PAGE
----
AVOIDING LIABILITY BLOG

Avoiding Professional Liability Bulletin July 1, 2016 – WHAT IS THIS THING CALLED LAW? AND WHAT DO LAWYERS DO?

For much of the public, including nurses, the law seems to be strange, complex, and incomprehensible.  Lawyers are Not seen in the best of light, except, of course, when one is needed.  I believe this is an unfortunate state of affairs and thing there are some ways in which to dispel the “bad rap” that the law and lawyers often receive.

 

One way in which to try and understand something that you are unfamiliar with is to study it, read about it, and become immersed in it in a reasonable manner.  So, here are some of my suggestions to help you become more familiar with the law and lawyers, not only for the purposes of this Bulletin and your professional practice, but also to increase your overall awareness of them and how they affect your life generally.

 

An initial way to learn more about the law and lawyers is to visit your local courthouse and observe a trial, if possible, or watch what happens in a Motions court.  Doing so will allow you to see the roles lawyers play (e.g., defense attorney, plaintiff attorney, judge) and get a feel for how a court functions.  The proceedings are quite regulated and you will learn right away that the judge “rules” the courtroom. You will also observe other court officials:  the court clerk and security personnel, as example.

 

Such a visit also provides you with an opportunity to see what types of cases are filed with the court.  You might be lucky enough to sit in on a trial of a professional negligence case.  Or, a trial of a traffic case where each party (plaintiff and defendant) is testifying as to their version of the accident. You might also be able to scrutinize a probate court’s handling of the need for a guardian to be appointed for an elderly individual or a small child whose parents can no longer take on this role.

 

A Motion court observation provides a chance to witness one of the essential aspects of the law—the arguments supporting the parties’ legal positions before trial. You will probably quickly decide which attorney has the better argument and the better presentation of that position.  See if you can guess how the judge will ultimately rule.

 

Most courts post their daily docket outside of the particular court room so you can determine the cases that are being heard that day.  In addition, court personnel can help you identify what types of cases are being heard in a particular court room.

 

There are other ways in which to learn about the law and lawyers that don’t require a trip to the courthouse.  The following are ways to experience the impact of the law on your everyday life:

  1. Review your insurance policies, including your professional liability, house and auto coverages to ascertain how they help you and make any changes necessary if you find what is contained in the insurance contract is not what you expected;
  2. Read a book, see a movie or follow a TV series that focuses on the law;
  3. If you don’t already have one in place, set up a will, durable power of attorney for health and financial decisions, and/or a living trust; if you have already executed these documents, review them for any changes that need to be made;
  4. Attend one of your state board of nursing’s meetings to ascertain the many issues it decides, such as nursing education program approval, disciplinary actions against nurse licensees, and proposed amendments to the state nurse practice act;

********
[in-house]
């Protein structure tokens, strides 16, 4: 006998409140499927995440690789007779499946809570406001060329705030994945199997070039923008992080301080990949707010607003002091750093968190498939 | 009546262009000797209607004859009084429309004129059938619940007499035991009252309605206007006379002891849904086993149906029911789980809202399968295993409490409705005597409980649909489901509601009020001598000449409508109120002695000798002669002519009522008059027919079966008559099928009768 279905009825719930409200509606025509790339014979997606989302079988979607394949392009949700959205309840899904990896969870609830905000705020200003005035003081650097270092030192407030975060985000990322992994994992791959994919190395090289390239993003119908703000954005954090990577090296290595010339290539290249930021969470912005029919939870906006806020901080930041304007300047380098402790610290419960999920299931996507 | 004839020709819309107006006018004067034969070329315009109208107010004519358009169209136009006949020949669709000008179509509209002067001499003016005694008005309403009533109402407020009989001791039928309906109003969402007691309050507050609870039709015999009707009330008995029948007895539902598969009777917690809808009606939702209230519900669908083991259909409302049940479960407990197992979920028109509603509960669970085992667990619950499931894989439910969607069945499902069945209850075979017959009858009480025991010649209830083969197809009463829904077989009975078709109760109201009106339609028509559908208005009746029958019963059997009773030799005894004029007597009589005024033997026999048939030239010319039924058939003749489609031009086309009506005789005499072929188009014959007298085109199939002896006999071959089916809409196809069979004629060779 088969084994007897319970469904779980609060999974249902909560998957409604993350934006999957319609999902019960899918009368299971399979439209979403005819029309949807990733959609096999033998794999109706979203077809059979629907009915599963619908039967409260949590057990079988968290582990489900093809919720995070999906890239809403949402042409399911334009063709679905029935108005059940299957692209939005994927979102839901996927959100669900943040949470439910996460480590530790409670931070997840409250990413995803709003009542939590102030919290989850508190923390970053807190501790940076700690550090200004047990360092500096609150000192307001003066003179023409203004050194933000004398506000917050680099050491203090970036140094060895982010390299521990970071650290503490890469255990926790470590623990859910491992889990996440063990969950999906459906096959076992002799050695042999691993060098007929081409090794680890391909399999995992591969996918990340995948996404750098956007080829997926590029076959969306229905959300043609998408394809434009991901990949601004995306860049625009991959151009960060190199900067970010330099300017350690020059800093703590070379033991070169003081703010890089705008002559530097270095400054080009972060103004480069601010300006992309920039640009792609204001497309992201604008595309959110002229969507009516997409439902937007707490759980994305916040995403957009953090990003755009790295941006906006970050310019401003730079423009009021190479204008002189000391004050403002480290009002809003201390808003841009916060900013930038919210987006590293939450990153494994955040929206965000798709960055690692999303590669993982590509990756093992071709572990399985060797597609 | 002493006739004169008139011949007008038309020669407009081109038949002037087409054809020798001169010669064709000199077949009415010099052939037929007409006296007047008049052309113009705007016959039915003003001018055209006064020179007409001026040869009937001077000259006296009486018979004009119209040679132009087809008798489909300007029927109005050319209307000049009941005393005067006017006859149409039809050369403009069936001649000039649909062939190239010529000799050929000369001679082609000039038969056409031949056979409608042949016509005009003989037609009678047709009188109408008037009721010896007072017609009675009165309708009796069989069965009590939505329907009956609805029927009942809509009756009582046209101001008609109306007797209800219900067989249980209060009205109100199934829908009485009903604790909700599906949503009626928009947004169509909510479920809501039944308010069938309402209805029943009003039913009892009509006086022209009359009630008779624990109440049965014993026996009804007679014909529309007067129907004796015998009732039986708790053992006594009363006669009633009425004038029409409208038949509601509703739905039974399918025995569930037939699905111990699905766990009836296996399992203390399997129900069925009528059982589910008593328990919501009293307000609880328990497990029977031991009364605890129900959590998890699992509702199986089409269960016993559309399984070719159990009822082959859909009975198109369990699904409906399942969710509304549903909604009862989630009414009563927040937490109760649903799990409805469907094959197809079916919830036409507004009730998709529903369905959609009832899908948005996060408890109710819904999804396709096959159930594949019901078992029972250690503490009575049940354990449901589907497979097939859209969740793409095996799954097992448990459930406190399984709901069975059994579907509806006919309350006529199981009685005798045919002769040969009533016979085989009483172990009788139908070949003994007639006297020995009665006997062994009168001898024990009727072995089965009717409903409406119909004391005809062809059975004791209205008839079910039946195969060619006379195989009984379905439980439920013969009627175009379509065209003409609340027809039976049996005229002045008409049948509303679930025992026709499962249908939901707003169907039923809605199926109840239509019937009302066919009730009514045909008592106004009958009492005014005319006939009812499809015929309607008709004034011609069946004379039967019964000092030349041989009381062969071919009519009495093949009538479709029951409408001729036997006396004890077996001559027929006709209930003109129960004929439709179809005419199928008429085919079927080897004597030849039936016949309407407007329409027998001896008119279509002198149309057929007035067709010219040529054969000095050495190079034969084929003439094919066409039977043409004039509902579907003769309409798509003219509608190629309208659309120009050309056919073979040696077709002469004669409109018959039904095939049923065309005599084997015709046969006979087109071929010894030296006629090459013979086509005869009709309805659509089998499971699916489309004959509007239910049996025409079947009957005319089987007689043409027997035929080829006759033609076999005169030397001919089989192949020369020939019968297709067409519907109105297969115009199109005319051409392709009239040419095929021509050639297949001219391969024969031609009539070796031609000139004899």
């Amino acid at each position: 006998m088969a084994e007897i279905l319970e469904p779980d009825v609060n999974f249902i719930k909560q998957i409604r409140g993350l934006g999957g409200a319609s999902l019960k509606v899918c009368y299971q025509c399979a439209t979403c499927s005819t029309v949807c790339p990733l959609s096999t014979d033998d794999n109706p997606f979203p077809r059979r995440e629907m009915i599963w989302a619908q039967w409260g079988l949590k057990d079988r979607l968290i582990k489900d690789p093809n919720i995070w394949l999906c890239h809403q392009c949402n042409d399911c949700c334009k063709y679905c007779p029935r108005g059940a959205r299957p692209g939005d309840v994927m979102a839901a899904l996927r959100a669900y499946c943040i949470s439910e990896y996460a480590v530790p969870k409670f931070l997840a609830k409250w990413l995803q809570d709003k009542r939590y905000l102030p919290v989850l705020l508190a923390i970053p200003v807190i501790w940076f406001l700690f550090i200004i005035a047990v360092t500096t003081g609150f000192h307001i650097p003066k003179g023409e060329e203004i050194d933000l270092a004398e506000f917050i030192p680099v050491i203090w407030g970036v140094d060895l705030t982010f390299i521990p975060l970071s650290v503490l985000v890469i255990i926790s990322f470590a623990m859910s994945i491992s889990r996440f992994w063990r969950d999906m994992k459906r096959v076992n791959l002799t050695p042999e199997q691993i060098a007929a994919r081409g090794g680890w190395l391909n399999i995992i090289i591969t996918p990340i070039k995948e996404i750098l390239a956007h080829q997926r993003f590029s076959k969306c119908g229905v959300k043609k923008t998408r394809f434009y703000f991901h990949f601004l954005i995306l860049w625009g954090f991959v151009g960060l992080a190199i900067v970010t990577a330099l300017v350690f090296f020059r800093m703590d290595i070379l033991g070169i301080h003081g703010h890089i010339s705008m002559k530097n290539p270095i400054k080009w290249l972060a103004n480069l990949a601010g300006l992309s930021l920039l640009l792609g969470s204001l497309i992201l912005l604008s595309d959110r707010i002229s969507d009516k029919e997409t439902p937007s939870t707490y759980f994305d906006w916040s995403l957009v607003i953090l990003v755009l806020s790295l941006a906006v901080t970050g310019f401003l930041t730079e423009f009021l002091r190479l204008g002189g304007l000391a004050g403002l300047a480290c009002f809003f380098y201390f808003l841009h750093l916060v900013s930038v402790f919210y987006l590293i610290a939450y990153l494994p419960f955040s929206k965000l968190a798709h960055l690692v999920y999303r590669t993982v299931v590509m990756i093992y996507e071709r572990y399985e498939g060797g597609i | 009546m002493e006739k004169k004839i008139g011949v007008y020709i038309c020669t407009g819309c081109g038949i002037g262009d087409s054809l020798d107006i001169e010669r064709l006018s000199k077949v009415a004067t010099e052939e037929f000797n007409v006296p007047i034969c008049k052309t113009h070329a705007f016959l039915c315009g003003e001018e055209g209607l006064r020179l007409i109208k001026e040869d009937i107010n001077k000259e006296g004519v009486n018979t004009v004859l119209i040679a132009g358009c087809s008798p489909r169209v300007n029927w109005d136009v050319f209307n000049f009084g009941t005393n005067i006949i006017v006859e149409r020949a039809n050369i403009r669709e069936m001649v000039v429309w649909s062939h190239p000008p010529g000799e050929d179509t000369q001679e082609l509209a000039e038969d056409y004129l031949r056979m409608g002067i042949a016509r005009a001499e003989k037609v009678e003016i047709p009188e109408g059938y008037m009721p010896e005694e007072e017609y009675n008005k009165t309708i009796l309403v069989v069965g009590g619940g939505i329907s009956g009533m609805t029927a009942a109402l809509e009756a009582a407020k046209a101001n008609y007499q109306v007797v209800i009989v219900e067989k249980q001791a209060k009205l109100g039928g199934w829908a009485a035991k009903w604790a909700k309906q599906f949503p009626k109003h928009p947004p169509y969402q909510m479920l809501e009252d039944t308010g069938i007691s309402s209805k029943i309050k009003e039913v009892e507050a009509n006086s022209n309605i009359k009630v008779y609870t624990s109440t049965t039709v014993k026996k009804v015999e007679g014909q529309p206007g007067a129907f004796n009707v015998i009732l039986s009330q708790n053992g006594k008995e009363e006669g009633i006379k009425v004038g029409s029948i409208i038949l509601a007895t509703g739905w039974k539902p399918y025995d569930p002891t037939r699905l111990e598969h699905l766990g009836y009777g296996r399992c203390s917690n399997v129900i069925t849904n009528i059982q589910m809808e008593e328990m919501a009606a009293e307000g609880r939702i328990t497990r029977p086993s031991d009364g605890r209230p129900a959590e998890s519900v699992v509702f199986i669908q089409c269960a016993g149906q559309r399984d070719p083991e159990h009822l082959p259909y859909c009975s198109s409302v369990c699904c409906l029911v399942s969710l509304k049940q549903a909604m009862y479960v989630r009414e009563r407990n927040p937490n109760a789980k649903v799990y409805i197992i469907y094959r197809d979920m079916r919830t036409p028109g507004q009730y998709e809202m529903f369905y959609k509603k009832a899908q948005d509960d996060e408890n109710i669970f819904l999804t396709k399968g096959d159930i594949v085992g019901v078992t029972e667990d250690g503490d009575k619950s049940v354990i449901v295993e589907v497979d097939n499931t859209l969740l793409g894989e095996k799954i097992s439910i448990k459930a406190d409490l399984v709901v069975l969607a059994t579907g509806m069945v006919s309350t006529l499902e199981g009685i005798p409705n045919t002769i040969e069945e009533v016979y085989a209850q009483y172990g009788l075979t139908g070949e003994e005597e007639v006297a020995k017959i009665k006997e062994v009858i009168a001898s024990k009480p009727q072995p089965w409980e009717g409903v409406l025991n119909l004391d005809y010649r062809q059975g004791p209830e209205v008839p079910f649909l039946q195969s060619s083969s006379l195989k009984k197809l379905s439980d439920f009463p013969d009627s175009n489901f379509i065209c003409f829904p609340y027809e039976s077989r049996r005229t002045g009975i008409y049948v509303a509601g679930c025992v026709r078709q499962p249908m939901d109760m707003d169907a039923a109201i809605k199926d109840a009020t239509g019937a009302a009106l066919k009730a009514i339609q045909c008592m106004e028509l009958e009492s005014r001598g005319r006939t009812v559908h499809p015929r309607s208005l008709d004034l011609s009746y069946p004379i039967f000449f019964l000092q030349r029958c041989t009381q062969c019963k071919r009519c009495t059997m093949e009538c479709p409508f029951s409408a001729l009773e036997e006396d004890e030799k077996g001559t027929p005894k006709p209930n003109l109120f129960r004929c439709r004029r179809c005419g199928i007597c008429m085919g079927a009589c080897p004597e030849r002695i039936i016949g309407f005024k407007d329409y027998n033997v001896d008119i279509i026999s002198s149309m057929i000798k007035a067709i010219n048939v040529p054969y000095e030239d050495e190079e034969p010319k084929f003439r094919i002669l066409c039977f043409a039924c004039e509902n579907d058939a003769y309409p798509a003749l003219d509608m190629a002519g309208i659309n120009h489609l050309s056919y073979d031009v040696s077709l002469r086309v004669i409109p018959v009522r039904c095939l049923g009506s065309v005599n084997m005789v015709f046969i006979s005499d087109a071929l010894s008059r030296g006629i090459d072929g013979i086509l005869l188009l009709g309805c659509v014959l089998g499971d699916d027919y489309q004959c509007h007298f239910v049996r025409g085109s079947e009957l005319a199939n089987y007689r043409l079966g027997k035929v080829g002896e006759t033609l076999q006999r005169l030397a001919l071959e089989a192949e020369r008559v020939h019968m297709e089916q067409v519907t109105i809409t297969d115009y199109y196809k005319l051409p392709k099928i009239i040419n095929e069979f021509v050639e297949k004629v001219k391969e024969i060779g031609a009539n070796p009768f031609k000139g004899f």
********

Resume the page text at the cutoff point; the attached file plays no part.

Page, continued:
5. Attend a quality seminar or conference session on the law and nursing practice presented by a nurse attorney;
  6. If enrolled in a nursing education program, enroll in an elective course on law, ethics, and nursing practice;
  7. Apply for a board position available in one of your professional nursing associations;
  8. Make an appointment with the risk manager of your facility and explore his or her role in your nursing practice in that institution;
  9. Locate a nurse attorney in your city and ask to set up a day to spend with the nurse attorney for a first-hand look at his or her practice; and
  10. When needed for whatever legal issue you face, retain a nurse attorney or attorney with whom you can work and whom you can trust, locating that individual with the help of a colleague who has worked with a nurse attorney or attorney, a professional nursing association referral list, or your state or local bar association lawyer referral service.

 

THIS BULLETIN IS FOR EDUCATIONAL PURPOSES ONLY AND IS NOT TO BE TAKEN AS SPECIFIC LEGAL OR ANY OTHER ADVICE BY THE READER. IF LEGAL OR OTHER ADVICE IS NEEDED, THE READER IS ENCOURAGED TO SEEK SUCH ADVICE FROM A COMPETENT PROFESSIONAL.

 

ABOUT THE AUTHOR

Nancy Brent: Nursing

Nancy Brent: Nursing

Nancy J. Brent, RN, MS, JD, a nurse attorney in private law practice in Wilmette, IL, represents nurses and other health care providers before the state agency that regulates health professionals. Brent graduated from Loyola University of Chicago School of Law in 1981. Her experience prior to opening her private practice included a year of insurance defense for a major insurance company and establishing a law firm with two other attorneys. After three years of doing defense work at the firm, Brent decided to establish a private practice in 1986. Brent has published extensively and has lectured across the country in the area of law and nursing practice. She is a member of several legal and nursing professional associations, including the American Nurses Association, Sigma Theta Tau International Honor Society of Nursing, the Illinois State Bar Association, and The American Association of Nurse Attorneys (TAANA).

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